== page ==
By Kathy Chouteau
Prologis, the new owner of the former Hilltop Mall property, recently donated 150 backpacks for Highland Elementary School students and Hilltop Community Church children and also provided an update on both short and longer term plans for the site.
The backpacks were delivered at the Sept. 23 Fairmede Hilltop Neighborhood Council meeting. Arto Rinteela, president of the Neighborhood Council, reportedly approached Prologis, the council’s soon-to-be neighbor, about the backpack donation. Eric Zell, a Richmond consultant for the company, said Prologis didn’t hesitate to rise to the occasion.
Samidha Thakral, vice president, investment officer at Prologis, said the company is “very committed to education,” noting that as a mother of two young children herself, she knows all too well the many challenges of just getting them to school in the morning and that “having a backpack should definitely not be one of them.”
“As a member of the community, we welcome this opportunity to support Richmond kids with the supplies they need to succeed in the classroom,” Thakral said in a statement to the Standard.
On the topic of the future, Thakral shared some of Prologis’ short-term plans for the property’s exterior, which include hosting a pumpkin patch and Christmas tree area in the former Hilltop Mall’s parking lot.
Thakral said Prologis will reach out to the community “hopefully in a month or two” regarding design workshops. The workshops will welcome community input that will be shared with Prologis’ architects so that they “can come back with some options,” she said.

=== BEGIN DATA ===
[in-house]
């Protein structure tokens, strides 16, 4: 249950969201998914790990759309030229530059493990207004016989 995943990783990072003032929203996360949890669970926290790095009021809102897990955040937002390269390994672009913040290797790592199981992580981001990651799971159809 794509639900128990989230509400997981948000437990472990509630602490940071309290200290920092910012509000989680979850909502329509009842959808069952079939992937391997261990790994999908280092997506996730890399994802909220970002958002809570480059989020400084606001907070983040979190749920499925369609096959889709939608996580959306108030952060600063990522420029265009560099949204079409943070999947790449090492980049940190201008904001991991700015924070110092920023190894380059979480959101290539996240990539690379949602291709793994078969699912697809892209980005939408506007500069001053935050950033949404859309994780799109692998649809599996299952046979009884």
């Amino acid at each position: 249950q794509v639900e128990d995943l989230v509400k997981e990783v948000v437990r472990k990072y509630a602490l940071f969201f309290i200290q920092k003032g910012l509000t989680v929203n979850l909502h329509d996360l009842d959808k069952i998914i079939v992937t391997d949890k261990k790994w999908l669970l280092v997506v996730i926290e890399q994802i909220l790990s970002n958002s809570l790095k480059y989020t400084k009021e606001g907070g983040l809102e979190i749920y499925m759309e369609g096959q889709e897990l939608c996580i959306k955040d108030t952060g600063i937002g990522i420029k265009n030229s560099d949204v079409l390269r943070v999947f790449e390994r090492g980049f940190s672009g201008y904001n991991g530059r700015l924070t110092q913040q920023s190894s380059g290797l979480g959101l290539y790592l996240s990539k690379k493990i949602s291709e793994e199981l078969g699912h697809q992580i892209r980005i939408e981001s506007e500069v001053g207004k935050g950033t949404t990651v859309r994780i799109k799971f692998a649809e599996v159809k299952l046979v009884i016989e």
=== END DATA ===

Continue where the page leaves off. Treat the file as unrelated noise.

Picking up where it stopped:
Prologis’ plan is to “create a mixed-use development” where it will be a combination of “creating jobs, creating public spaces so it’s an active place” again, said Thakral. Zell added separately that housing would also be part of their plan.
Per Thakral, Prologis has selected an architect and that they will be “connecting with the City of Richmond,” noting that it is creating a specific plan for that area as well.
Prologis has plans to talk to several grocery store companies to consider that possibility at the site, said Thakral, adding that the company is exploring flea market operators who might be interested in having a presence there.
Asked whether Prologis is still in conversations with the Building & Construction Trades Council to ensure the construction of the site utilizes union labor, Thakral said conversations are ongoing and emphasized Prologis is “very big supporters” of unions and utilizes them in its projects across the Bay Area.
Prologis plans to level the mall completely but will likely install an art feature using some “memorable pieces” from the old structure to honor its history that people cherish, according to Thakral. She added that “the only thing that stays is Walmart,” which has a long-term lease and for which they may or may not build a new structure for the store as part of the project.
Thakral said that the estimated timeframe for Prologis to break ground on the project will be two to three years, highlighting that “there’s a process with the City Council” that needs to occur.
People should “think of it as a blank slate,” where there’s going to be an opportunity to create something “much more livable over there” where the property can be used in ways beyond just a big parking lot, Zell said. “There’s gonna be public spaces, there’s gonna be parks, there’s gonna be residential and there’s gonna be retail and then there’s going to be office uses potentially…,” he said.
He added that Prologis is also “trying to attract medical uses” at the site as well, noting that this might not translate into a hospital, but that they’re doing everything they can to “get the highest level of health care up here that we can possibly get.”
Local journalist Don Gosney has posted video of the Sept. 23 meeting. Watch it by clicking here.